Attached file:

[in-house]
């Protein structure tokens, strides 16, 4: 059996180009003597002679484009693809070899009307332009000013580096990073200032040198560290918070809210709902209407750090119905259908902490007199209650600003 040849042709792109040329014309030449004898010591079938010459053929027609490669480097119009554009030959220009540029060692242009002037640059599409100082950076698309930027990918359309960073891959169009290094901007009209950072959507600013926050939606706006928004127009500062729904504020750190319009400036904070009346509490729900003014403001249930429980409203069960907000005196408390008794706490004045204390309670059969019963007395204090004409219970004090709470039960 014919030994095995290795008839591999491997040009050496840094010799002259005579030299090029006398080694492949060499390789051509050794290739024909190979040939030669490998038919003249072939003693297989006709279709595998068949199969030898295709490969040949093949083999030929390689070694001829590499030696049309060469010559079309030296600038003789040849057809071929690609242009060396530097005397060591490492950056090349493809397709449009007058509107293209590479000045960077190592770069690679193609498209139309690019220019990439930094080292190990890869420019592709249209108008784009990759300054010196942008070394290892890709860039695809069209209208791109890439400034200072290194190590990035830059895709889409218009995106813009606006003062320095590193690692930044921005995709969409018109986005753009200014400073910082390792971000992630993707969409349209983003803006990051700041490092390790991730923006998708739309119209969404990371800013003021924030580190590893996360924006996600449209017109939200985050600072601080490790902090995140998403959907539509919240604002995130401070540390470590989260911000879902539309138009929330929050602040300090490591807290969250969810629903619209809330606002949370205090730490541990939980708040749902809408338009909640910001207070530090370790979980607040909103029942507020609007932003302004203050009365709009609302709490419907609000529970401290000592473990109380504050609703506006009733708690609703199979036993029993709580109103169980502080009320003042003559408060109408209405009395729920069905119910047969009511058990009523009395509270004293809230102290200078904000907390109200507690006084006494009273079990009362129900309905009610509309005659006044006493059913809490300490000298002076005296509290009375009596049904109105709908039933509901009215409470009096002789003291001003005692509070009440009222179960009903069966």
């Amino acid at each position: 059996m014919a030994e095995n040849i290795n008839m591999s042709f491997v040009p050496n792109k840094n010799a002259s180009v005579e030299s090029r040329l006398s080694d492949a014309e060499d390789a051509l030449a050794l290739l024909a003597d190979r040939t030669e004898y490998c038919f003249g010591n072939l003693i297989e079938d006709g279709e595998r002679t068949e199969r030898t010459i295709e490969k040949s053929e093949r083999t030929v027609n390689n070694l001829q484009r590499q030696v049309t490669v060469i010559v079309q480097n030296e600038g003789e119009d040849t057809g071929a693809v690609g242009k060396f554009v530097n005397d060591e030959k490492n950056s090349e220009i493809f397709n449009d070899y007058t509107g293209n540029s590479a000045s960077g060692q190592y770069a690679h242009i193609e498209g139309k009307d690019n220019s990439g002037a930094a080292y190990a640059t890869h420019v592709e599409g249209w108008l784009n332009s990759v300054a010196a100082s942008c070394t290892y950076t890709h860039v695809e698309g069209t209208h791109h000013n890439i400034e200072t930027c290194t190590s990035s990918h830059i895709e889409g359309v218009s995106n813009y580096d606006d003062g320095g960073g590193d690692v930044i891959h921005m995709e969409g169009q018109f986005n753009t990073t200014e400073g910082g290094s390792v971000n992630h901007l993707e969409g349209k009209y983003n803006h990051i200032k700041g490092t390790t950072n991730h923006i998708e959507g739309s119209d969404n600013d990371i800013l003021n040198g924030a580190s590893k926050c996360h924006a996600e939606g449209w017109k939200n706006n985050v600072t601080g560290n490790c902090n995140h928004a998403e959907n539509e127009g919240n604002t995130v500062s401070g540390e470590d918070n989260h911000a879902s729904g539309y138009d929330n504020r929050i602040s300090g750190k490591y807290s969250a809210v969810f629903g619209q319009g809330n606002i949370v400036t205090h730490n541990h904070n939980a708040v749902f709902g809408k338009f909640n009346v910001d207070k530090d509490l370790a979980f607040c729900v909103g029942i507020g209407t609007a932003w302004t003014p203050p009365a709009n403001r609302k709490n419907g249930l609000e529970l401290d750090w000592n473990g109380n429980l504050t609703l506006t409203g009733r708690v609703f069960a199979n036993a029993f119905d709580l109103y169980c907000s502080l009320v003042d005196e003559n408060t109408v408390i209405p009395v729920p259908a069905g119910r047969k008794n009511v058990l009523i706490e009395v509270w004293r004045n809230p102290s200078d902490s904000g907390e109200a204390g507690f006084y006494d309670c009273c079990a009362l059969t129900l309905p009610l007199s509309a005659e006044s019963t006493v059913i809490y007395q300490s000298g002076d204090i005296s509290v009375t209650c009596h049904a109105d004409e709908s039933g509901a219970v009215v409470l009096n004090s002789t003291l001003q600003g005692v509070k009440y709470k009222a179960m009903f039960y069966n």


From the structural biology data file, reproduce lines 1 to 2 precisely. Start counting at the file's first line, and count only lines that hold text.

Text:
[in-house]
């Protein structure tokens, strides 16, 4: 059996180009003597002679484009693809070899009307332009000013580096990073200032040198560290918070809210709902209407750090119905259908902490007199209650600003 040849042709792109040329014309030449004898010591079938010459053929027609490669480097119009554009030959220009540029060692242009002037640059599409100082950076698309930027990918359309960073891959169009290094901007009209950072959507600013926050939606706006928004127009500062729904504020750190319009400036904070009346509490729900003014403001249930429980409203069960907000005196408390008794706490004045204390309670059969019963007395204090004409219970004090709470039960 014919030994095995290795008839591999491997040009050496840094010799002259005579030299090029006398080694492949060499390789051509050794290739024909190979040939030669490998038919003249072939003693297989006709279709595998068949199969030898295709490969040949093949083999030929390689070694001829590499030696049309060469010559079309030296600038003789040849057809071929690609242009060396530097005397060591490492950056090349493809397709449009007058509107293209590479000045960077190592770069690679193609498209139309690019220019990439930094080292190990890869420019592709249209108008784009990759300054010196942008070394290892890709860039695809069209209208791109890439400034200072290194190590990035830059895709889409218009995106813009606006003062320095590193690692930044921005995709969409018109986005753009200014400073910082390792971000992630993707969409349209983003803006990051700041490092390790991730923006998708739309119209969404990371800013003021924030580190590893996360924006996600449209017109939200985050600072601080490790902090995140998403959907539509919240604002995130401070540390470590989260911000879902539309138009929330929050602040300090490591807290969250969810629903619209809330606002949370205090730490541990939980708040749902809408338009909640910001207070530090370790979980607040909103029942507020609007932003302004203050009365709009609302709490419907609000529970401290000592473990109380504050609703506006009733708690609703199979036993029993709580109103169980502080009320003042003559408060109408209405009395729920069905119910047969009511058990009523009395509270004293809230102290200078904000907390109200507690006084006494009273079990009362129900309905009610509309005659006044006493059913809490300490000298002076005296509290009375009596049904109105709908039933509901009215409470009096002789003291001003005692509070009440009222179960009903069966």